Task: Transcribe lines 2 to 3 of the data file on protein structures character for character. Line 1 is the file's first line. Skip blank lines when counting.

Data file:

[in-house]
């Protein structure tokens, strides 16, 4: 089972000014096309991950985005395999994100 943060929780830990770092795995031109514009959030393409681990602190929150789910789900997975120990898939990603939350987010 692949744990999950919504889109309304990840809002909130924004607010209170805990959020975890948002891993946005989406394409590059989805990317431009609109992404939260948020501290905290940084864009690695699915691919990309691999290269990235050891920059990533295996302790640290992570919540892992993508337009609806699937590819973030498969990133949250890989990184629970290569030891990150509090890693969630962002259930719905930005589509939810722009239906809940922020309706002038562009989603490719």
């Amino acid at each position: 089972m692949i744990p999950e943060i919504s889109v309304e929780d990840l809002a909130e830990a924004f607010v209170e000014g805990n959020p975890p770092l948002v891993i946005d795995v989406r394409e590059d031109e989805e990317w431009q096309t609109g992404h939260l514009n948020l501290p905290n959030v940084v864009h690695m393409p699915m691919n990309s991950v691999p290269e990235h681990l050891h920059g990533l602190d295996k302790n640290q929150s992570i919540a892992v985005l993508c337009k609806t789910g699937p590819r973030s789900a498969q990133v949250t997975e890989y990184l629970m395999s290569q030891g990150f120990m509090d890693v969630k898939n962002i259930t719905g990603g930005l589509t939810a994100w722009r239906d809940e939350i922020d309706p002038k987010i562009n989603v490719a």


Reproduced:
């Protein structure tokens, strides 16, 4: 089972000014096309991950985005395999994100 943060929780830990770092795995031109514009959030393409681990602190929150789910789900997975120990898939990603939350987010 692949744990999950919504889109309304990840809002909130924004607010209170805990959020975890948002891993946005989406394409590059989805990317431009609109992404939260948020501290905290940084864009690695699915691919990309691999290269990235050891920059990533295996302790640290992570919540892992993508337009609806699937590819973030498969990133949250890989990184629970290569030891990150509090890693969630962002259930719905930005589509939810722009239906809940922020309706002038562009989603490719």
């Amino acid at each position: 089972m692949i744990p999950e943060i919504s889109v309304e929780d990840l809002a909130e830990a924004f607010v209170e000014g805990n959020p975890p770092l948002v891993i946005d795995v989406r394409e590059d031109e989805e990317w431009q096309t609109g992404h939260l514009n948020l501290p905290n959030v940084v864009h690695m393409p699915m691919n990309s991950v691999p290269e990235h681990l050891h920059g990533l602190d295996k302790n640290q929150s992570i919540a892992v985005l993508c337009k609806t789910g699937p590819r973030s789900a498969q990133v949250t997975e890989y990184l629970m395999s290569q030891g990150f120990m509090d890693v969630k898939n962002i259930t719905g990603g930005l589509t939810a994100w722009r239906d809940e939350i922020d309706p002038k987010i562009n989603v490719a």